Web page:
The soil base for poured concrete must be well-drained and compact. Concrete is porous, so you need to place concrete slab where drainage is not an issue. Sub-surface water can cause the ground to flex, creating stress cracks in the cement. Properly preparing the surface helps limit the potential for cracks in the finished concrete slab. Preparation is the most important aspect of pouring a concrete slab.
Dig the ground down to the proper depth. Determine the proper depth by establishing the height of the concrete slab. Add 5 cm (2 inches) to the depth for gravel if the soil is normally moist or has a high concentration of clay. Most concrete slabs will sit 2.5 to 5 cm (1 to 2 inches) higher than the dirt and 5 to 7.5 cm (2 to 3 inches) below the surface of the dirt, making the needed depth of the hole 7.5 to 12.5 cm (3 to 5 inches).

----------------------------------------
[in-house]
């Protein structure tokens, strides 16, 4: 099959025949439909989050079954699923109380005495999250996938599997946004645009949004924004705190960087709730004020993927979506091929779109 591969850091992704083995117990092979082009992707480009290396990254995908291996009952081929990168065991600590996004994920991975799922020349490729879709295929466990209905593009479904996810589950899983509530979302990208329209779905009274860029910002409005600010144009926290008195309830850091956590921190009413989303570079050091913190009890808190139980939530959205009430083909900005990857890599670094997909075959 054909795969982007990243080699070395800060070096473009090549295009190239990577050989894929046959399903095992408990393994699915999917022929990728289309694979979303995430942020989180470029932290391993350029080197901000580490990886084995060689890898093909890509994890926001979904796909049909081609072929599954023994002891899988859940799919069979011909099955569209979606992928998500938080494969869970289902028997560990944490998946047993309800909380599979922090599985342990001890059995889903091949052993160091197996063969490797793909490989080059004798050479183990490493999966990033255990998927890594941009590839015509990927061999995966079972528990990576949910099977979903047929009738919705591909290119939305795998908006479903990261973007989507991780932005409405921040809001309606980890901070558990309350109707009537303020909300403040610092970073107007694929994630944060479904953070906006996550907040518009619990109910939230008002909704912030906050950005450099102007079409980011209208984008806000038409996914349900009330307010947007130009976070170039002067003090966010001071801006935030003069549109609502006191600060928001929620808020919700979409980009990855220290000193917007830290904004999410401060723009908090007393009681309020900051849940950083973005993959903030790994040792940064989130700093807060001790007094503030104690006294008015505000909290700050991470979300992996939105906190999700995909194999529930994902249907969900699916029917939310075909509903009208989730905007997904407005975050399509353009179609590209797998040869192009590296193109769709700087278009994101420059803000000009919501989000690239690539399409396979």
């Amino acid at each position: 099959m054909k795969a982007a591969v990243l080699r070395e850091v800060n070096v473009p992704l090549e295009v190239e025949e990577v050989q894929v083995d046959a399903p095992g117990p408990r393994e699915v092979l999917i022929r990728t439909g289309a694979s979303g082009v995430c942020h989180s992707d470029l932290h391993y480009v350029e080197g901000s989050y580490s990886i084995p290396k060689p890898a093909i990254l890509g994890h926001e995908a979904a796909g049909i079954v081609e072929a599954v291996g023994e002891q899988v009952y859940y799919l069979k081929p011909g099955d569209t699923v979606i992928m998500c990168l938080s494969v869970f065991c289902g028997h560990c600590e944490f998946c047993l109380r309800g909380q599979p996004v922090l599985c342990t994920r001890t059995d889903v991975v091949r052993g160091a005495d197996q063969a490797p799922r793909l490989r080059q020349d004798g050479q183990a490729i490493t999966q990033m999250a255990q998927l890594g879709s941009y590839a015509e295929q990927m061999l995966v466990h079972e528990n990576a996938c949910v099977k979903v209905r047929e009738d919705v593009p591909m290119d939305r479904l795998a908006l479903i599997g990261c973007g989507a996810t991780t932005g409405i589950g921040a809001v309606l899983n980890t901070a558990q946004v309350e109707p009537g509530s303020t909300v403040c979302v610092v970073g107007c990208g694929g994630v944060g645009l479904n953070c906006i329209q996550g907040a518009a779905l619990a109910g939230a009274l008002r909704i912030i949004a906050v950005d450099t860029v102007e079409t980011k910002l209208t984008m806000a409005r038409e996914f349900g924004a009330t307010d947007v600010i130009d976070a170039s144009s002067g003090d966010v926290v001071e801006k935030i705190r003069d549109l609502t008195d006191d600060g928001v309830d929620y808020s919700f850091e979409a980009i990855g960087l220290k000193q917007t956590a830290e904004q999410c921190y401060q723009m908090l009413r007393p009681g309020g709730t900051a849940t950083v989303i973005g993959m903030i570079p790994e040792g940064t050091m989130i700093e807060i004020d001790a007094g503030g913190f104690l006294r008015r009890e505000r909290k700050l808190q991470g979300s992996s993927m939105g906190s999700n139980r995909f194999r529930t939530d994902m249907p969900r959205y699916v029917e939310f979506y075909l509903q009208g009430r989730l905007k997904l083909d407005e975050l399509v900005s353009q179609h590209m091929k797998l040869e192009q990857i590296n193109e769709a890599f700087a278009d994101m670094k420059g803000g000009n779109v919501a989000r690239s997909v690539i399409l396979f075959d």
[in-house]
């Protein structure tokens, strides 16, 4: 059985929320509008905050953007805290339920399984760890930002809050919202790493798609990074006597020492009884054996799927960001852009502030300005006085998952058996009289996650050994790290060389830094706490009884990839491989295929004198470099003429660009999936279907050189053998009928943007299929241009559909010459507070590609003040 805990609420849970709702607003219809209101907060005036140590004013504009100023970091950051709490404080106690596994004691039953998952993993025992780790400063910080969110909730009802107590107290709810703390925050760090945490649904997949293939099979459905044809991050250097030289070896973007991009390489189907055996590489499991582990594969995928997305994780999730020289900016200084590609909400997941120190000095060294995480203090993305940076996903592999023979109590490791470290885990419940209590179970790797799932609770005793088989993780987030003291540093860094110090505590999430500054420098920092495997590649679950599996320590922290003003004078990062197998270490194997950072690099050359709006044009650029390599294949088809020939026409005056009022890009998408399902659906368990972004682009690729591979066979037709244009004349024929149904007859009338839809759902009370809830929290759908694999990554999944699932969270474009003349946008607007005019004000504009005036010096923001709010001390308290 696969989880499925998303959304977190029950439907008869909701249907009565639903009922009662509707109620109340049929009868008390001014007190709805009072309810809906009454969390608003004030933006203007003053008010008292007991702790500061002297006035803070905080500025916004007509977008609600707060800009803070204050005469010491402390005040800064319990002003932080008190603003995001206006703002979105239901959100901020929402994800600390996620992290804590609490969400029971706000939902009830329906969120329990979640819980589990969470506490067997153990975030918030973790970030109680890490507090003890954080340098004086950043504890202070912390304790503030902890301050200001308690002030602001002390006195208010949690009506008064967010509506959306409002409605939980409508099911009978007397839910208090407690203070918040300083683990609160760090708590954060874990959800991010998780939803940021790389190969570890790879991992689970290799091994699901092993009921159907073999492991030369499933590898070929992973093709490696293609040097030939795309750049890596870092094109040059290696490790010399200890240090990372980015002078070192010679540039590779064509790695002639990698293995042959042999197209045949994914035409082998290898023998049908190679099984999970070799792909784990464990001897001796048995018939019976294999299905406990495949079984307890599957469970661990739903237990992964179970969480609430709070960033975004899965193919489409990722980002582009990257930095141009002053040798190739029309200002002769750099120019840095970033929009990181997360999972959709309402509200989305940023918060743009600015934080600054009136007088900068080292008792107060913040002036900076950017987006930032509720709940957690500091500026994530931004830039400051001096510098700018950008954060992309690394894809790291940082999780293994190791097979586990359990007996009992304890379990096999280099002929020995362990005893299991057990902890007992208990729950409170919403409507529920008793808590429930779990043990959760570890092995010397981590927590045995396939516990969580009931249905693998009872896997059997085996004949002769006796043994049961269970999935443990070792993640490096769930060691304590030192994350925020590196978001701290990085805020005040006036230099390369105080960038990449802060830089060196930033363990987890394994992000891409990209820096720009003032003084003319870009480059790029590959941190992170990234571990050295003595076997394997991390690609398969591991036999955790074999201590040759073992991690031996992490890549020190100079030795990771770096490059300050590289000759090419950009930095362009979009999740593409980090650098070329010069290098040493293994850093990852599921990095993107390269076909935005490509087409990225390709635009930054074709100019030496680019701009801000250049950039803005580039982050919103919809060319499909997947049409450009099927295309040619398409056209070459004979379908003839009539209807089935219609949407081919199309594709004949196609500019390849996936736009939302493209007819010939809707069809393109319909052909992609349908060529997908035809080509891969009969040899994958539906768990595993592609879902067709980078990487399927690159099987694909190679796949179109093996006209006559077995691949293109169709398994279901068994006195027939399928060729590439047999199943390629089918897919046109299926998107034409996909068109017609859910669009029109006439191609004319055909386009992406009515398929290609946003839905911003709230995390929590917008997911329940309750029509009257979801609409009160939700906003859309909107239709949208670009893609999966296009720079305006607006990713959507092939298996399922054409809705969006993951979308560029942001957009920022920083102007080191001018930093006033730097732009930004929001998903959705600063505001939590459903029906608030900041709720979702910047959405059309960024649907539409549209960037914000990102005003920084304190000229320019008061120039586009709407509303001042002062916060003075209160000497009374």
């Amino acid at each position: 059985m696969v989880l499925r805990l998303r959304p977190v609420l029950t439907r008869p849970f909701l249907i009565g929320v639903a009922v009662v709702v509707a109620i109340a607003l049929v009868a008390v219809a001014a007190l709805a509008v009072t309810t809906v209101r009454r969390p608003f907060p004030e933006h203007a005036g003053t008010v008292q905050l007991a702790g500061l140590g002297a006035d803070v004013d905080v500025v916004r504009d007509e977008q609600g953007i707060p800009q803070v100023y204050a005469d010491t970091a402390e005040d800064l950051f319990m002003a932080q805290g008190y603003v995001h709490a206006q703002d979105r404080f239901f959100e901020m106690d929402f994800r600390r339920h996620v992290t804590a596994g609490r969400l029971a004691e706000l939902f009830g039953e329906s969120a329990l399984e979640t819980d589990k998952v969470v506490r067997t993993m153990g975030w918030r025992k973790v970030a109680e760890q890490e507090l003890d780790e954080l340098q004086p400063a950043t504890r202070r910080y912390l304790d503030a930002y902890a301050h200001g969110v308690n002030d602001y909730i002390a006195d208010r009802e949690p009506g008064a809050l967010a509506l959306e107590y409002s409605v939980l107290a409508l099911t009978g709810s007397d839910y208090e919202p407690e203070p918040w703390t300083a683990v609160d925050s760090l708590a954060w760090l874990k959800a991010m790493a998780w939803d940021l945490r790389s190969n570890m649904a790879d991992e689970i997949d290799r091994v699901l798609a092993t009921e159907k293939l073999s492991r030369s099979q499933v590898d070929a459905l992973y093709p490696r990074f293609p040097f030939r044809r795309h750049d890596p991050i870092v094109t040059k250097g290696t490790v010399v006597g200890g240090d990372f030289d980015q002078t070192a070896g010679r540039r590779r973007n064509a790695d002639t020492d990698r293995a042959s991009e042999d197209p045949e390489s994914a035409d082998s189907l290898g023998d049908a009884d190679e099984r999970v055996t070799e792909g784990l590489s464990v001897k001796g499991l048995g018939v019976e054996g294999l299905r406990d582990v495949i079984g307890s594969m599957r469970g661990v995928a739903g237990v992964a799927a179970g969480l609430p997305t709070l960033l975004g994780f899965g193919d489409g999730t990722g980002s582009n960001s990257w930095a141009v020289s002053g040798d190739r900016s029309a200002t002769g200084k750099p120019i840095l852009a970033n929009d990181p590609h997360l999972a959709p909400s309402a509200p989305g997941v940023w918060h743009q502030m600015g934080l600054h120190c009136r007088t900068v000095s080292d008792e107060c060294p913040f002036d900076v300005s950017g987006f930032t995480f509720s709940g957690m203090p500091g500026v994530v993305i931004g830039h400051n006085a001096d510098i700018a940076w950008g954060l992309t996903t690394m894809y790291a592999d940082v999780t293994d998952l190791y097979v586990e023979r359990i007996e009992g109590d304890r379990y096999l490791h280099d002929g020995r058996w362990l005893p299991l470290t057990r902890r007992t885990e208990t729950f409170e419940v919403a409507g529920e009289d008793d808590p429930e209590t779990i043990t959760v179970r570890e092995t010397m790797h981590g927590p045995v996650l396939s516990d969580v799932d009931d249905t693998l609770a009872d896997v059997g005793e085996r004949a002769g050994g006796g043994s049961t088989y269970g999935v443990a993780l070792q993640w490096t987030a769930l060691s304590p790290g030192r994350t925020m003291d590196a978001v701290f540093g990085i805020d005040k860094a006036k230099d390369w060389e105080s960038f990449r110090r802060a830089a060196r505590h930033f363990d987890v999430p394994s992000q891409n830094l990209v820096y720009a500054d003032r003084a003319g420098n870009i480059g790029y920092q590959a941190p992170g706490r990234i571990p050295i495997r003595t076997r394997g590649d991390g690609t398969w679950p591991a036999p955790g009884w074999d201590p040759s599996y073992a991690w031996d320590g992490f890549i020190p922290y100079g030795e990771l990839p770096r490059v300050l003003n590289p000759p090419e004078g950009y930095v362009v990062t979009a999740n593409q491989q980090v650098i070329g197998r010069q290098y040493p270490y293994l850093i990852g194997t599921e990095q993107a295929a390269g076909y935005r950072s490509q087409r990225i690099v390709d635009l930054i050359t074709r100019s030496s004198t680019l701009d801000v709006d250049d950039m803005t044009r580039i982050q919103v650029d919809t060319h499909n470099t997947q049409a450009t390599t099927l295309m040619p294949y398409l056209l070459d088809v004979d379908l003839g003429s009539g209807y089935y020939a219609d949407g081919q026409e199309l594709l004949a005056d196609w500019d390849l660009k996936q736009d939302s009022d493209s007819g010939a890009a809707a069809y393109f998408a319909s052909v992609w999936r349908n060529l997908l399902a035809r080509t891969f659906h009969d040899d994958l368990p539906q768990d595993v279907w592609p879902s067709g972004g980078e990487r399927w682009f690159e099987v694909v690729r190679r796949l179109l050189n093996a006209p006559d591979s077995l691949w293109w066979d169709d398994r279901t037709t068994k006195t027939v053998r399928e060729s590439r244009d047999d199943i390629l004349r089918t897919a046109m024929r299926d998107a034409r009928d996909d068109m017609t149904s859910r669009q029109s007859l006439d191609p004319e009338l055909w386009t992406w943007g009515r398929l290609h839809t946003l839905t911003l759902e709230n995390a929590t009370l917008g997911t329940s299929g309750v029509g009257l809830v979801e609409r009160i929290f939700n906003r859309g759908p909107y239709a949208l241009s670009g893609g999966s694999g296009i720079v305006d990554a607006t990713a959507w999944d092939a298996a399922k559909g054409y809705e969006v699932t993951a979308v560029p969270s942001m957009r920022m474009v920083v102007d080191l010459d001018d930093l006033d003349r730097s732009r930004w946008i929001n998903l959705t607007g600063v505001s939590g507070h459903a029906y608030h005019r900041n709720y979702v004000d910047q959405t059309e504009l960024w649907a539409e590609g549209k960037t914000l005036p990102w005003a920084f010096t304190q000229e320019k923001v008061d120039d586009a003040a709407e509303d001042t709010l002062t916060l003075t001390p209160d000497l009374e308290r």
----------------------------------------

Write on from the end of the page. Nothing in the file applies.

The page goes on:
Smooth out the ground with the flat side of a rake so that you have a level surface. Fill in any low spots with dirt.
Tamp the ground with a hand tamper or mechanical tamper. A hand tamper is a heavy pole with a flat metal base and two handles on the side. A mechanical tamper is available from most plant hire companies or DIY centres and comes with instructions for use. The tamper packs the soil down. The finished product should be so compact that walking across it barely leaves footprints.
Pour 5 cm (2 inches) of small, rounded gravel for additional drainage. Tamp the gravel down until it is smooth and flat.
To shore up the sub-surface, sprinkle a thin layer of cement sand onto the gravel and dampen it with water. Do not leave any standing water and allow the dampened sand to dry for about an hour before pouring the concrete.